Architecture and town planning are the language used to project, organize and shape a city’s public space and it’s relationship with its inhabitants. Linda McDowell puts it better in her essay Gender, identity and Place, “spaces emerge from power relations, power relations establish norms; and norms define limits, which are both social and spatial, because they determine who belongs in a place and who is excluded” (McDowell, 2000: 15).  That is to say, space is directly linked to power (of whatever type); also the virtual space of the web.


And to illustrate this, each year Japanese studio Information Arquitects publishes a map of trends on the web, which is already in its fourth edition: The Web Trend Map. A conceptual and highly visual map, it’s inspired by the metro grid of a huge city like Tokyo and relates the space of a city to that of the web, taking in the most influential sites and the most prominent people in the virtual world. The position of each domain varies according to three variables: height, or success as measured by traffic; width, which indicates the domain’s stability; and position, which underlines the group to which the domain belongs.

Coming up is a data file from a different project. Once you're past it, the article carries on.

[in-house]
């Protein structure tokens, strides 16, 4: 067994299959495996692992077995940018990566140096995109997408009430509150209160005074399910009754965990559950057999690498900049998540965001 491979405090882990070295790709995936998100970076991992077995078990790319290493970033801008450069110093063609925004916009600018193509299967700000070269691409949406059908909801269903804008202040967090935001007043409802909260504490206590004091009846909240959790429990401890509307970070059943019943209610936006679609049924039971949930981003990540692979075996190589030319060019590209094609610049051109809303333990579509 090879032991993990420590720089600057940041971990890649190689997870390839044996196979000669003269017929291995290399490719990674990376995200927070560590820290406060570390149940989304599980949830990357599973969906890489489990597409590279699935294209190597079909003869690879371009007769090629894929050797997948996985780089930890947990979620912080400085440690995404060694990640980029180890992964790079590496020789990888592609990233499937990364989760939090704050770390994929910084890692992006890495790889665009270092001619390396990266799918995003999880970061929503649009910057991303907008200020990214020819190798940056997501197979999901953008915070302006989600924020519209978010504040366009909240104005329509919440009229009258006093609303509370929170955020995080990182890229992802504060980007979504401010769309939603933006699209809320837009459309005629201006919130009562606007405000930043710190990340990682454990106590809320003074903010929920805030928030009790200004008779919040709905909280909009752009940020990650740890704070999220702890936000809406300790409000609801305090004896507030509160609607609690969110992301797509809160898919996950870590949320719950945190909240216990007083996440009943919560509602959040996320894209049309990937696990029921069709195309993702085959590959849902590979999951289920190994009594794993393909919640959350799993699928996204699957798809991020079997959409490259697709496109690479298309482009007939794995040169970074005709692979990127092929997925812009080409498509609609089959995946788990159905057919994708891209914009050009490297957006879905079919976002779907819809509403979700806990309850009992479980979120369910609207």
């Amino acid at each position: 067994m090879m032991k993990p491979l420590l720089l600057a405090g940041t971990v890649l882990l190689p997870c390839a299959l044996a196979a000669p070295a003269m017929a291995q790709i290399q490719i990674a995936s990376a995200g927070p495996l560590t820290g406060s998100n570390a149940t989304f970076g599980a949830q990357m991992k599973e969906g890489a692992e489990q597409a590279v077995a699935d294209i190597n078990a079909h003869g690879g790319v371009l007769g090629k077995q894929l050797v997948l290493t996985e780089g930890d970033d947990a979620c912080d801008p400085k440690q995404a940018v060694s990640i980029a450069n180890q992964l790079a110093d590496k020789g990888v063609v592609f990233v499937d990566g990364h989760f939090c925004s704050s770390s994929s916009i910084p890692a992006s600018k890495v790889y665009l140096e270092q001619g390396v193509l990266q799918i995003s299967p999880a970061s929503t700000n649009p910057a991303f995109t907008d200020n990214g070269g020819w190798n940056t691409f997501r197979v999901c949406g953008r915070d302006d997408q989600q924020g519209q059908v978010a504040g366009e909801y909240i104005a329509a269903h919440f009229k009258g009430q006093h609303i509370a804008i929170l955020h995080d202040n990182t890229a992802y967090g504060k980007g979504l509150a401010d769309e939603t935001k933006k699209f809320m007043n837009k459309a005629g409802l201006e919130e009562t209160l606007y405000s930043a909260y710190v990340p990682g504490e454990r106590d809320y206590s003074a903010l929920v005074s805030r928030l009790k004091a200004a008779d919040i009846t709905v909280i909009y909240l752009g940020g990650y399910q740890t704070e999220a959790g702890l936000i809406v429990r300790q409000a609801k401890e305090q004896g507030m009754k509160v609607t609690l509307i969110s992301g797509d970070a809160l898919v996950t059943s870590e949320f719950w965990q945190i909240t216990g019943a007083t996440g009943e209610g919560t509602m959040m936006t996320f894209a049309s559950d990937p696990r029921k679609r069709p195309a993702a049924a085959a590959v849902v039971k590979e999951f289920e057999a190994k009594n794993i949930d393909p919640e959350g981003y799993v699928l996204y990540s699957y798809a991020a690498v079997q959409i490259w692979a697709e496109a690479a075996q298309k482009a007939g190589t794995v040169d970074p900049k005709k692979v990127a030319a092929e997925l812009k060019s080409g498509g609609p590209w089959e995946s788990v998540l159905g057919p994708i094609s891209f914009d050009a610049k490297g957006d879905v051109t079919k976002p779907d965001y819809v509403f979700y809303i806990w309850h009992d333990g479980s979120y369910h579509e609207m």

The result is a graph that, besides showing strange and enticing relationships between domains, features a design quality that also sets trends.